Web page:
No, we weren’t done. Four years after our first book Urban Myths About Learning and Education, it’s high time to share all the factchecks that Paul, Casper and myself have been working on. In the book we discuss over 30 new myths, again using the 3 labels ‘complete nonsense’, ‘nuanced’ and ‘we don’t know’, the… Read More “More Urban Myths about Learning and Education” is now available!
With more and more children growing up in cities, one could wonder if it’s a bad thing if they lose their connection to nature. A new review study shows a positive effect on average, but as always: it’s a bit more complicated. From the press release: The review, published in the British Ecological Society Journal People… Read More Does connecting in your childhood to nature has benefits?
Originally posted on 3-Star learning experiences:
This blog was originally posted in Dutch on Didactiefonline by Fred Janssen Translated by Mirjam Neelen & Paul A. Kirschner Almost every curriculum document emphasises that learners must learn to solve problems, do research, reflect, self-regulate, acquire information, think creatively, and think critically. Often, it’s incorrectly assumed that we’re…
Originally posted on Robert Slavin's Blog:
“My 8-year-old was sobbing last night because she misses playing with her friends at recess, she misses her teacher, and she is worried that everyone has forgotten her. At one point, she asked me if she was even real anymore.” This appeared in a letter that ran in…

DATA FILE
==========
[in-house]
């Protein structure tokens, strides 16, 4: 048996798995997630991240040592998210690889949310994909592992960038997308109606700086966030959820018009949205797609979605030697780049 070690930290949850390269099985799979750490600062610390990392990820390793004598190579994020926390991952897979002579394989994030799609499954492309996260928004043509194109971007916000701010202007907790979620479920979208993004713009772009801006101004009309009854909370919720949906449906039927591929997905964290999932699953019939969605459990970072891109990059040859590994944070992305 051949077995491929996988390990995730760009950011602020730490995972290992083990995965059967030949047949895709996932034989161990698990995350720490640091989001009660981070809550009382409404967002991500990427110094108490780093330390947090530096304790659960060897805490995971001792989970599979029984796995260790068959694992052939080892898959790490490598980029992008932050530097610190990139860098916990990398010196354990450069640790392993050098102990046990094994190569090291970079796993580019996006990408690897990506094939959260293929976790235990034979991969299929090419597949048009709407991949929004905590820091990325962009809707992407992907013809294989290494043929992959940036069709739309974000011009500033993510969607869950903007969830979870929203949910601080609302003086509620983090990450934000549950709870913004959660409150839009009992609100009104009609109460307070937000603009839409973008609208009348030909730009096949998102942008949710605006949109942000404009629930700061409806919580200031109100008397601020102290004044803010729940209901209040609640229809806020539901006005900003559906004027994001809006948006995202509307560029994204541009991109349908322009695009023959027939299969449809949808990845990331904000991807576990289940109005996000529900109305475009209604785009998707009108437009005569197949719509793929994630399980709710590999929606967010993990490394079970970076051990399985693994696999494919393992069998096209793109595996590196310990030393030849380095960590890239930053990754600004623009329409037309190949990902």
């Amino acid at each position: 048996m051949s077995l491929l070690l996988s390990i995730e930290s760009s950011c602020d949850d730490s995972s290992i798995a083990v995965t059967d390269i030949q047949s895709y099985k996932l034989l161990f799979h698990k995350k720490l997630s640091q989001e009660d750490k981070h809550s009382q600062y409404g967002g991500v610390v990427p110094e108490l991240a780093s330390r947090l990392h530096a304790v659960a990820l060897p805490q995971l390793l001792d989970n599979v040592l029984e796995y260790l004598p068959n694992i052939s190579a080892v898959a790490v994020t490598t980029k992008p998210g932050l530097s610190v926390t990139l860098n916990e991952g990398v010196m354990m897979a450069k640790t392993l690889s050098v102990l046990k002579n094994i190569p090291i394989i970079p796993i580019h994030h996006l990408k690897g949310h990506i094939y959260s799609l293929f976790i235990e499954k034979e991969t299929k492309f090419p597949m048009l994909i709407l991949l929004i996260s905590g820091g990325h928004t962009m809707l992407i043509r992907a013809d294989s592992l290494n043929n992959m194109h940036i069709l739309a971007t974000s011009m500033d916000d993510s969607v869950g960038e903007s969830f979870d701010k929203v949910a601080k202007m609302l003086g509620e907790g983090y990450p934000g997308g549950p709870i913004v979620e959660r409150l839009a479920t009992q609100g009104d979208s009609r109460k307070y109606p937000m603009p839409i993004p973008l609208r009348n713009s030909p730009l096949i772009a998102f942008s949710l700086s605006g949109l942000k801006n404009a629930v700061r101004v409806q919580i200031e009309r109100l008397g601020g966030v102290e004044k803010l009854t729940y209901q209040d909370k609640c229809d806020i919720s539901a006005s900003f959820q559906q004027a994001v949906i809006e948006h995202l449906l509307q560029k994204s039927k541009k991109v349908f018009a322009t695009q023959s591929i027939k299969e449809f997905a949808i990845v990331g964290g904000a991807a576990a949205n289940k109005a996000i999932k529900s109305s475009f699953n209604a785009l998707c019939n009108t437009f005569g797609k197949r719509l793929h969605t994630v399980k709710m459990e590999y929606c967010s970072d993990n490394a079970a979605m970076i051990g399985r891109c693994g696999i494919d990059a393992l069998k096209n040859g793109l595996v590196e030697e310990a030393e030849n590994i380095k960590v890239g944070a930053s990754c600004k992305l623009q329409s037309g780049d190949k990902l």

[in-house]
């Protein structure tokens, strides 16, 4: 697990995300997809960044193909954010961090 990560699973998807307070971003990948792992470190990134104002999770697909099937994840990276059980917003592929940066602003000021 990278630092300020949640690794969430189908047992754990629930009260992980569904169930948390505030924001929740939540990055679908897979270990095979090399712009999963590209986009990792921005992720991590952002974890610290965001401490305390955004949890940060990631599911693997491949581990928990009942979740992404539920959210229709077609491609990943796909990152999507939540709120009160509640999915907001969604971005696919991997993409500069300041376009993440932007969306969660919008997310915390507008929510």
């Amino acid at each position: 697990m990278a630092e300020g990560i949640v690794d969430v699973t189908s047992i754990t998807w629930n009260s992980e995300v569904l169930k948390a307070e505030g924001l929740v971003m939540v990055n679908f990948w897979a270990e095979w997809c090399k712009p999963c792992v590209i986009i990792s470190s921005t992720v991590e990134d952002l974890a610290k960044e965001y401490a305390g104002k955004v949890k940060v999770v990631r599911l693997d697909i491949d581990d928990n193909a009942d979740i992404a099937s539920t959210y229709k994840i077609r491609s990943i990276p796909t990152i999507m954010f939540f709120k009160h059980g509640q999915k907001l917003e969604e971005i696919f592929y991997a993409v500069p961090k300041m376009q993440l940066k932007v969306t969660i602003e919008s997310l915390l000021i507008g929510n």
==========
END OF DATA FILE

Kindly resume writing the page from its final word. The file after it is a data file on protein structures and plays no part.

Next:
In July I gave a webinar for the CTTL and Neuroteach and introduced this tip to help survive as a teacher: And yes, it was inspired by this song:
There is a new Best Evidence in Brief and this time the newsletter is packed with relevant studies such as: Some Bad News for The Good Behavior Game Representational pictures or decorative pictures for testing students? Technology-mediated vocabulary instruction … But I have picked this one as it concerns a debate that never seems to end: does feelings of… Read More What comes first? Wellbeing or learning? New research suggests the latter (Best Evidence in Brief)
Originally posted on Research Digest:
By Emily Reynolds When the coronavirus hit, many of us had to quickly adapt to remote working — and even post-pandemic, many of us are likely to continue at least some of these tasks online. Demands for more flexible working practices continue to grow, and for good reason — it can…
What is Ability grouping? What is Elaborative interrogation? What is… Some time ago I discovered the Visible Learning MetaX-tool which gives you easy access to the work of John Hattie. In the tool, you can check the effect sizes for a lot of different approaches and influencing factors in education together with the sources that… Read More A handy glossary list of educational concepts
To good not to share even while taking a break!